What is the problem with ports PR reaction delays?

Alfred Perlstein alfred at freebsd.org
Sun Jan 26 18:18:49 UTC 2014

On 1/26/14 5:25 AM, Big Lebowski wrote:
> On Sun, Jan 26, 2014 at 4:20 AM, Jim Ohlstein <jim at ohlste.in 
> <mailto:jim at ohlste.in>> wrote:
>     Hello,
>     On 1/25/14, 9:04 PM, Alfred Perlstein wrote:
>         On 1/25/14 3:48 PM, Aryeh Friedman wrote:
>             On Sat, Jan 25, 2014 at 6:41 PM, Yuri <yuri at rawbw.com
>             <mailto:yuri at rawbw.com>> wrote:
>                 On 01/25/2014 14:44, Aryeh Friedman wrote:
>                     The key seems to be that no one has time to do the
>                     stuff they really
>                     want
>                     to do (get new ports into the system)... to that
>                     end automating
>                     everything
>                     that can be automated is sure help free up
>                     comitter time so they can
>                     look
>                     at what is interesting
>                 Yes. I just can't imagine any generic port tests that
>                 can't be automated
>                 and coded into the script once and for good.
>                 Ideal system should be like github with the added
>                 automated testing
>                 between pull request submission and merge. It should
>                 either fail and
>                 notify
>                 the submitter, or succeed and notify the committers.
>             Git hup (or *ANY* remote service for that matter) is a no
>             go IMO
>         You just don't get it.
>         Again, you just really, really, don't get it.
>         You WANT a gateway to a remote service that the project does
>         not have to
>         handle.
>         Why?  Because then we offload the problem to another org.
>         The FreeBSD project should be about innovation in OS design,
>         platform
>         and software.  Ops work is bunk and just slows us down.
>         The more we can outsource the better we'll be.  (and what if that
>         service blows up?  well we move on!  it's simple!)
>         Continuing to insist that we run the services ourselves it
>         just wasting
>         our limited resources.  Not only that but we get emotionally
>         attached to
>         technologies that are old, dying and dead when off the shelf
>         stuff works
>         just fine.
>     I've read all 60 or so messages in this thread and there really
>     are two related but distinct issues here.
>     The thread title is "What is the problem with ports PR reaction
>     delays?". This has meandered into a philosophical debate about who
>     knows what and who knows squat about version control systems,
>     whether we need to maintain certain requirements, testing ports, etc.
>     I like the KISS approach myself. This can be boiled down to those
>     two issues, one of which is a symptom of the other. Arguing and
>     debating over a long term solution to the OP's question does
>     nothing to solve the problem in the short to intermediate term.
>     There are 1680 current ports related PR's at this moment.
>     As we all know, the committers are volunteers, mostly with real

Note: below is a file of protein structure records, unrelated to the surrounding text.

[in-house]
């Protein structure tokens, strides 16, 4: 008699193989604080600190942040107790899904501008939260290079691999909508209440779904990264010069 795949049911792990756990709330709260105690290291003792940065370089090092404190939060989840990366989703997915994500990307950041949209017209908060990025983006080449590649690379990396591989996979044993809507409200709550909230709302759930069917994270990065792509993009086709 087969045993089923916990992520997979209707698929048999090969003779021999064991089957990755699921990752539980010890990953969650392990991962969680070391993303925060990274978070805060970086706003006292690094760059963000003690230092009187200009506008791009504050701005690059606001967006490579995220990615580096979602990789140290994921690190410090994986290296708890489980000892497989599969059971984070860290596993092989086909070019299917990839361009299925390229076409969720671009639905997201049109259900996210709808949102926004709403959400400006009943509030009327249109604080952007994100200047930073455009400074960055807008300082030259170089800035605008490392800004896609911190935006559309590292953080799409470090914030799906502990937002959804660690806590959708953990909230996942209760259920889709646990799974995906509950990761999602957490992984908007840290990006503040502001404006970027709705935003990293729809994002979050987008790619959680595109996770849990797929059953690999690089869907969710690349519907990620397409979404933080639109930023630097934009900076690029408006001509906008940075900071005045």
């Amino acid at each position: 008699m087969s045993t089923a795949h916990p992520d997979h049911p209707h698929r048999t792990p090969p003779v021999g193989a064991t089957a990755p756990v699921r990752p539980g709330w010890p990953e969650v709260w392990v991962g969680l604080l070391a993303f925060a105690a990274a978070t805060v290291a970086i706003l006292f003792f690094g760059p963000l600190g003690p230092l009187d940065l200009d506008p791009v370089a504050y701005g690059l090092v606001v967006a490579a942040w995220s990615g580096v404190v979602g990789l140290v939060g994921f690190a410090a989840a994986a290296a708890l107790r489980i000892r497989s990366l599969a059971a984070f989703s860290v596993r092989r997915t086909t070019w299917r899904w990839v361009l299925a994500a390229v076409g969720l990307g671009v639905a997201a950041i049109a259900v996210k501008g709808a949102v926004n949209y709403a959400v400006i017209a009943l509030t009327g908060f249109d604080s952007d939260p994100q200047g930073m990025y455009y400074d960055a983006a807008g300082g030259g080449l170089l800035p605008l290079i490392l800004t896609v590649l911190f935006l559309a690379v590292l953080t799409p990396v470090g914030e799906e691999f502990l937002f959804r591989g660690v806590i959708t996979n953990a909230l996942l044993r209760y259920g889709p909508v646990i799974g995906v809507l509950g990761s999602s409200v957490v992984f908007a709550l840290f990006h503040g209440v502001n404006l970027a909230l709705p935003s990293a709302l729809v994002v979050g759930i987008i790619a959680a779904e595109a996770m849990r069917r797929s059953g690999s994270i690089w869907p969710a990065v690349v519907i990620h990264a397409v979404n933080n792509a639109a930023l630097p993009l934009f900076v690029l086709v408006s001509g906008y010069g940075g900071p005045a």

>     jobs and real lives and they obviously cannot keep up with the
>     current load. The short to medium term solution for that is more
>     committers. I'll add my name to the list of those who are willing
>     to step in and help to clean up the mess. I'm certain that if a
>     request went out, there would be many who are more qualified than I.
>     At the same time, a group of interested individuals should offer
>     input to the folks who already are looking at changing the bug
>     reporting system away from gnats -
>     https://wiki.freebsd.org/Bugtracking/BugRelocationPlan. Doing it
>     in one fell swoop might make sense. It's "ripping off the bandaid"
>     but I'd rather do it only once myself.
>     What does *not* make sense is a new port for what might be a very
>     useful tool waiting since September for someone to look at it.
>     Arguing over git and subversion et alia does nothing to fix that.
>     As they say on the ESPN NFL pregame show, "C'mon man!".
> I can't agree more. I can see, understand and accept reasons why we 
> cant move from SVN to GitHub/Git and I certainly dont think that it 
> would be solution to current problems. It seems like this is not 
> neccessary, it wont happen, so I think we can end that discussion 
> here. However, we do have all the tools to automate this process, so I 
> really dont understand why not to do this, especially it is perfectly 
> doable with SVN, Redports are already doing so, and there are people 
> willing to work on it.

Thanks Big Lebowski <spankthespam at gmail.com>!

I'm not sure if taking your word for it will be the be all and end all 
of progress on this issue.  I do have hope, after all as Max Plancksaid:

"A new scientific truth does not triumph by convincing its opponents and 
making them see the light, but rather because its opponents eventually 
die, and a new generation grows up that is familiar with it."

I just have my fingers cross that we are not so insular, so heels dug 
deep in the dirt, and so curmudgeonly that we drive away anyone 
interested in new technology.

I mean, if we're all so firm in our beliefs there are dozens of other 
open source projects that encourage new things that people will flock to.


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